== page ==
Campaign: How do clients benefit from multidisciplined teams working collaboratively with them to use data in new ways? Is this just a way to combat clients taking services in-house? BROWN: In-housing is flawed. Our model is insourcing: embedding our teams, with the right expertise, into the client’s office. We save them money and manage the talent rotation, training and expertise and retain agency interaction. So there’s more time for work and less time for politics.

Bullis: There’s no right or wrong answer. Clients need data, tech and analytics that make their lives easier. Media tech is developing more than anything and, as a group, we benefit from the outside influence of multi-client and multimedia approaches.

Lyall: Mindshare for a long time has had bespoke client teams – you get passion and deep connection, but can miss out on innovation and cross-skills. It’s about recognising there’s no one solution… and being agile enough to know when to switch it. Clients have reacted to this. We need differentiation, even within GroupM.

Campaign: How are you managing the process of combining smart audience data and responsive media planning and buying with creative work fuelled by data-driven audience insights?

Lyall: We couldn’t close the gap for Odeon between the buzz of a film launch and ticket sales. But by helping them migrate all their data and having more control of who is talking and how people are responding, we are now better able to measure effectiveness.

Fletcher: We’ve been pushing customisation of message. Precision marketing at scale is very difficult. With Butlins, for example, we wrote a script (Google didn’t have one) that told us when people were searching for a holiday and it was raining [a sweet spot for Butlins bookings]. That’s where the gain is.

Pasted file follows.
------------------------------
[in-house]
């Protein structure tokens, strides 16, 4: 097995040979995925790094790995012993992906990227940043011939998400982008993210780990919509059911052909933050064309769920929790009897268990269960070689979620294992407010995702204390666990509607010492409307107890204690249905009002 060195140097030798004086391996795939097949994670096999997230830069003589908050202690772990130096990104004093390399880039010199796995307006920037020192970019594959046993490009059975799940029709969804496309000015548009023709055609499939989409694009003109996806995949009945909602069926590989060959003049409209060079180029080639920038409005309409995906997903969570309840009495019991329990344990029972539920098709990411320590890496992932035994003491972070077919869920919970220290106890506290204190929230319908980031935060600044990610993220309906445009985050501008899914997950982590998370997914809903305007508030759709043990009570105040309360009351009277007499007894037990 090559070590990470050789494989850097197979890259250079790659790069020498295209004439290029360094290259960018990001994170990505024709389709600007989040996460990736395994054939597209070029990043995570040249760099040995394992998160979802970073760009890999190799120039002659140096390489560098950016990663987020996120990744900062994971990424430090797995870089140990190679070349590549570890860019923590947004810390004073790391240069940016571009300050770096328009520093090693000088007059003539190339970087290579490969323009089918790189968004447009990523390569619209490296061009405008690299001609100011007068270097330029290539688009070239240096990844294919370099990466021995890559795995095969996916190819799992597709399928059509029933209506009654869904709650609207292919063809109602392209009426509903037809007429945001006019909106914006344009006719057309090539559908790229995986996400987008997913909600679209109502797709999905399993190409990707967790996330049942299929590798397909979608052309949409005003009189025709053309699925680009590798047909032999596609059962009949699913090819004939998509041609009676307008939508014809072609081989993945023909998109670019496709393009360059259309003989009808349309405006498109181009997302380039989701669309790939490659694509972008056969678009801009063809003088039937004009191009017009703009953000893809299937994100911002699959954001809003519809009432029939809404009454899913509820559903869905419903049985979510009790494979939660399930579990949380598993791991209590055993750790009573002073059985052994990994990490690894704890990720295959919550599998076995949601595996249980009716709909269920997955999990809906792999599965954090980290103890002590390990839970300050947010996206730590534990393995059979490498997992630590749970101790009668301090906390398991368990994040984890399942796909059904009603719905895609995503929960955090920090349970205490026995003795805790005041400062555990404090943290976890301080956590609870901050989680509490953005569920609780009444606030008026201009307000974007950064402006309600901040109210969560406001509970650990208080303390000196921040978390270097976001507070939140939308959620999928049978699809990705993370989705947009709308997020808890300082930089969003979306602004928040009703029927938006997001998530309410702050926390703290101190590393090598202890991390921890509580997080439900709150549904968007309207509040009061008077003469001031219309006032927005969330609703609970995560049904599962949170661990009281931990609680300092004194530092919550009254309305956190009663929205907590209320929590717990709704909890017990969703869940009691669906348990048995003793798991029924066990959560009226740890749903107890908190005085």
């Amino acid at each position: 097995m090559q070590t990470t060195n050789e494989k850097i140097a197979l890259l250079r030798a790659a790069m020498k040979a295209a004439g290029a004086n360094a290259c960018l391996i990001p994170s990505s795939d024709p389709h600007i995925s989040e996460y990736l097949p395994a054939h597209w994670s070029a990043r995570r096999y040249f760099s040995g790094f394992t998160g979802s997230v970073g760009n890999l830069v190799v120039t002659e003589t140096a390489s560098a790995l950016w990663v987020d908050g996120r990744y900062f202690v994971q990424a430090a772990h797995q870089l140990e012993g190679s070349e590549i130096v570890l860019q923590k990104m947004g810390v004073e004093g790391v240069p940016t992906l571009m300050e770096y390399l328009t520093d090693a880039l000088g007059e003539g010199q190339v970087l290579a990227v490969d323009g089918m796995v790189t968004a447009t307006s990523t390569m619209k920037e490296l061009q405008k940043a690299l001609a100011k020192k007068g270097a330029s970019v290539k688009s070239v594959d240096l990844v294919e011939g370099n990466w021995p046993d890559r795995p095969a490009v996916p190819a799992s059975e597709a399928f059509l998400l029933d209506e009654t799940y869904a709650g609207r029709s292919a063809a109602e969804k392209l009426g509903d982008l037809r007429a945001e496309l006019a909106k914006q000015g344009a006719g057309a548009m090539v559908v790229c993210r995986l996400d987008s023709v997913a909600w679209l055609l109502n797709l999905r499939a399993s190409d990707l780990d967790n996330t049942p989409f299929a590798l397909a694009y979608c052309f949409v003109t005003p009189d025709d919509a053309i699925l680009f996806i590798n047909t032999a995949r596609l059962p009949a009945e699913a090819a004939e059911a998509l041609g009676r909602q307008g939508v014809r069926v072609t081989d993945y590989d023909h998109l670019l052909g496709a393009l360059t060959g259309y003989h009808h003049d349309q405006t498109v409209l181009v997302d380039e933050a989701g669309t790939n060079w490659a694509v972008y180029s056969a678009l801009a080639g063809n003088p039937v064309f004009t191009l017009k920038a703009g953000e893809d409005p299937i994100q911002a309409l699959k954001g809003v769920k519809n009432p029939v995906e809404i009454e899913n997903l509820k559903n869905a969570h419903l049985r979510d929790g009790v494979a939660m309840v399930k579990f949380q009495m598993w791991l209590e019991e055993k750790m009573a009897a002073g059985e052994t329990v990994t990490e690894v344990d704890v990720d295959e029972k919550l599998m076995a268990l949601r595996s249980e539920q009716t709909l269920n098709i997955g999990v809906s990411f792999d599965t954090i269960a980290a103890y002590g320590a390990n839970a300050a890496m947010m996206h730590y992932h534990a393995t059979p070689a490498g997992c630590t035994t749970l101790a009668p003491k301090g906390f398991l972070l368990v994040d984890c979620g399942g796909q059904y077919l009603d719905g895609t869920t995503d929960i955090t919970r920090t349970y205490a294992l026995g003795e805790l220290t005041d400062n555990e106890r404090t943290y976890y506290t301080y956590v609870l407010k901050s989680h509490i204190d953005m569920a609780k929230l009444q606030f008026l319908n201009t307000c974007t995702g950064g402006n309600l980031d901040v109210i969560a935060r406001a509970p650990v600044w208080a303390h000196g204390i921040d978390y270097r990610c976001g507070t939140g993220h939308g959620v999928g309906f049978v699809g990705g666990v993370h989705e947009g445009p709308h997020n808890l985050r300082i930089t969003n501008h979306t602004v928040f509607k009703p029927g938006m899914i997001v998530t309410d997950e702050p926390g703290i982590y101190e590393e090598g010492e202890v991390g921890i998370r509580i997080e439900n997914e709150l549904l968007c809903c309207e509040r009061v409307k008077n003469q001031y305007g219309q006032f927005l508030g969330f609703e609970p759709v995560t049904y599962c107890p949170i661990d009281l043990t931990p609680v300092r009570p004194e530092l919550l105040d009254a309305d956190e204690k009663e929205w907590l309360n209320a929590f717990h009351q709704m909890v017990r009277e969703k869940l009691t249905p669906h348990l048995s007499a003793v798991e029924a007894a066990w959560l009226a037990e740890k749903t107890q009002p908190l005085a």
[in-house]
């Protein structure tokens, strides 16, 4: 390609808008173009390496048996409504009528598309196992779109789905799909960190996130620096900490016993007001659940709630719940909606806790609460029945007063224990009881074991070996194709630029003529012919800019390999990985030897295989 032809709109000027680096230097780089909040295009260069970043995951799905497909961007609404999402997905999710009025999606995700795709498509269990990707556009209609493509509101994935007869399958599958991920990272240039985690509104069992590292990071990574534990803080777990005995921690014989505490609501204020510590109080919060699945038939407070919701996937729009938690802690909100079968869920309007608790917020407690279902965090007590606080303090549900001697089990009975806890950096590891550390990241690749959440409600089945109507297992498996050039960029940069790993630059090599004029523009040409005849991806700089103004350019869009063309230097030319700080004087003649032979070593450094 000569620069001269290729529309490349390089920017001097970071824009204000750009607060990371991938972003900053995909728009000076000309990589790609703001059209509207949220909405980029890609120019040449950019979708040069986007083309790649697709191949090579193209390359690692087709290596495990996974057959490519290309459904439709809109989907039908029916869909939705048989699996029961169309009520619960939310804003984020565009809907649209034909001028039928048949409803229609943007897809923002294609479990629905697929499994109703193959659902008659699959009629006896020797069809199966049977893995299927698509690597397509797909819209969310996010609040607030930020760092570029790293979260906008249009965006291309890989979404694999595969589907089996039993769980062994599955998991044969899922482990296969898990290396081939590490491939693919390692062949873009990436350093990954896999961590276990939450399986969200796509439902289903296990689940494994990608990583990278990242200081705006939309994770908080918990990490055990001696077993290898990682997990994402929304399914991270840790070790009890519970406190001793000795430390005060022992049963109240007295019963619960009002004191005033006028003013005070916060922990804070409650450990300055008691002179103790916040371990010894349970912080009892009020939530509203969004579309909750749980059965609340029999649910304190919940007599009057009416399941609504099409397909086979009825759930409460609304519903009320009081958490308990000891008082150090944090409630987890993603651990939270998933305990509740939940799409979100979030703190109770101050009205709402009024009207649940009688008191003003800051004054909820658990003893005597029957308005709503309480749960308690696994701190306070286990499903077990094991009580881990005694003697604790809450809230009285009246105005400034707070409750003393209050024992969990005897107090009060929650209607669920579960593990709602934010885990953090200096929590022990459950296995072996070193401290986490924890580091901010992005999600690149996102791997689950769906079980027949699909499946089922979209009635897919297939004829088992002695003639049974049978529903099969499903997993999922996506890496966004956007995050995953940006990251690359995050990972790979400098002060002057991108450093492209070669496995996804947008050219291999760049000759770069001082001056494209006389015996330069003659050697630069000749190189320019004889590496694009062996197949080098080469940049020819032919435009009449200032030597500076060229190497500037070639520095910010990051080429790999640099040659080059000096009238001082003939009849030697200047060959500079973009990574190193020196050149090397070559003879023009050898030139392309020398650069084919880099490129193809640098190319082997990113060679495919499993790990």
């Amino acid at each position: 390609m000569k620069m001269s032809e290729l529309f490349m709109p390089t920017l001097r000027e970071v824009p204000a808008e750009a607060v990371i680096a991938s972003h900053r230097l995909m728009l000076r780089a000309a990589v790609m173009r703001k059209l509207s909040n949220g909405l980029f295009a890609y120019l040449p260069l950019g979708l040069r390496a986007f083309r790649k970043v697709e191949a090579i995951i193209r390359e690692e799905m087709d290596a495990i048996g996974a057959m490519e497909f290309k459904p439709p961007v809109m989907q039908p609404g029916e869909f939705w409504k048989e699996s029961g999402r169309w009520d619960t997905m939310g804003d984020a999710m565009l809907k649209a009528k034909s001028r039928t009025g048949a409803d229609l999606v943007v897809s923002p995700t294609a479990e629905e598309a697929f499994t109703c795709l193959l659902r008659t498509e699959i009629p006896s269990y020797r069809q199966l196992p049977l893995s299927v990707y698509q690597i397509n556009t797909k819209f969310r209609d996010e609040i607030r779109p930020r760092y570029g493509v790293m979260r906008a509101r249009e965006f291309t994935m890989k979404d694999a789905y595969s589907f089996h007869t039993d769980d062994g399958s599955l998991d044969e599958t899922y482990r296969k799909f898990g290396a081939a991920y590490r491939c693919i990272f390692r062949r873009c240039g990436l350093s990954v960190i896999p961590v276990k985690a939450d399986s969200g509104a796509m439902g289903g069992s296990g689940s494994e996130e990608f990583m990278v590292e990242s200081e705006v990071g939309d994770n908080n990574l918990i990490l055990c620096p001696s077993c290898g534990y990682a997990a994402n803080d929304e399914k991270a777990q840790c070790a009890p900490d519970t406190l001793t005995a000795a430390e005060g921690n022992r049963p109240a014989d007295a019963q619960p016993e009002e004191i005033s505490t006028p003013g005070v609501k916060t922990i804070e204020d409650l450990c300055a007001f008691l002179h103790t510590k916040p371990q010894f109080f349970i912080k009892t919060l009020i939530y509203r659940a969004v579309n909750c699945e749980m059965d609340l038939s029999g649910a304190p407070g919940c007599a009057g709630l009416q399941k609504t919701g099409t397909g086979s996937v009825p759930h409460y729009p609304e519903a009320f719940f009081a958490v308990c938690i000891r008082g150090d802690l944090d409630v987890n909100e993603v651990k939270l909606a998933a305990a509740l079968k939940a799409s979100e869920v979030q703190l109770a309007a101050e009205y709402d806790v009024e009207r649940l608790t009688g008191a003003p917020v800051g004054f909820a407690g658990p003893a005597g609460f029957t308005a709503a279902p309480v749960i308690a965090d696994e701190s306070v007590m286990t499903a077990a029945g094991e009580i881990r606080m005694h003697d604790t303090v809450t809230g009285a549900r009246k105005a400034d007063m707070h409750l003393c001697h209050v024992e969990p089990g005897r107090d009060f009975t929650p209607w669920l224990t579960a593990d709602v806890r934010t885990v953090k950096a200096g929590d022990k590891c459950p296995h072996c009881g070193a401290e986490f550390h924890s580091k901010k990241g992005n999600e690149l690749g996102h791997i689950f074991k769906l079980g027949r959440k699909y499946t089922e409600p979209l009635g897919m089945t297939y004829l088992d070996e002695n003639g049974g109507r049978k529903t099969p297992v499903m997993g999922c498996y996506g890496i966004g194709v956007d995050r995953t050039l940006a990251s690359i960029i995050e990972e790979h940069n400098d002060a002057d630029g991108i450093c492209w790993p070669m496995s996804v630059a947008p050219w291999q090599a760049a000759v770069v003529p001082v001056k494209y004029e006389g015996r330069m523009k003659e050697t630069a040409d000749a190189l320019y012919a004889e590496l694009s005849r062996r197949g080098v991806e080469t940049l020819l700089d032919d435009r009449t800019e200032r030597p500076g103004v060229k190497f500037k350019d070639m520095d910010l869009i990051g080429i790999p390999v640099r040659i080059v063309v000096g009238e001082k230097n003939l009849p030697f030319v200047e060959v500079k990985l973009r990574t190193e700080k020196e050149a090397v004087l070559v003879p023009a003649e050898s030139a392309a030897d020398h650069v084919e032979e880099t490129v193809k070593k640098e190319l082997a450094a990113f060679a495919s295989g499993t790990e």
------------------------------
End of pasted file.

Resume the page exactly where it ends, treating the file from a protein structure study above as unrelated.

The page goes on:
Brown: Audience planning. We did this at European level for Toyota. Instead of two ‘vanilla’ ads across Europe, we had one strategy and thousands of pieces of content. The powerful use of data has really brought everything together.

Campaign: What is the future agency model?

Fletcher: All business models are segmentations. Increasingly, we are moving to an agency of specialists. We are about delivery and a point of view, and clients want us to help organise their thinking. The biggest asset we have as a group is [m]PLATFORM. Identifying new sources of growth has been game-changing and we are only just starting to see that.

Brown: We have more than 200 people embedded in clients’ offices worldwide. We’ve learned a lot and have a real understanding of what clients want. I can’t see us working any other way now.

Lyall: We’ve come from a solid understanding of decision-mapping but the newer piece is being more reactive to what consumers are doing and using data to fuel the agency model. It allows us to spot the new business opportunities.

Field: MediaCom’s shift from departments to client groups means we are more flexible and can spend more time with clients. And we have benefits of scale from GroupM. In this room, it’s likely we’ll have spoken to every vendor, every tech and every data supplier. We have GroupM to consolidate a point of view and innovate, and we can add our own colour where needed. Yes, there are challenges – but we are better set up to cope with them.

Bullis: Media agencies tend to talk ourselves down. We have changed beyond recognition and we are never going back to what we were – only forward.


Eleanor Kahn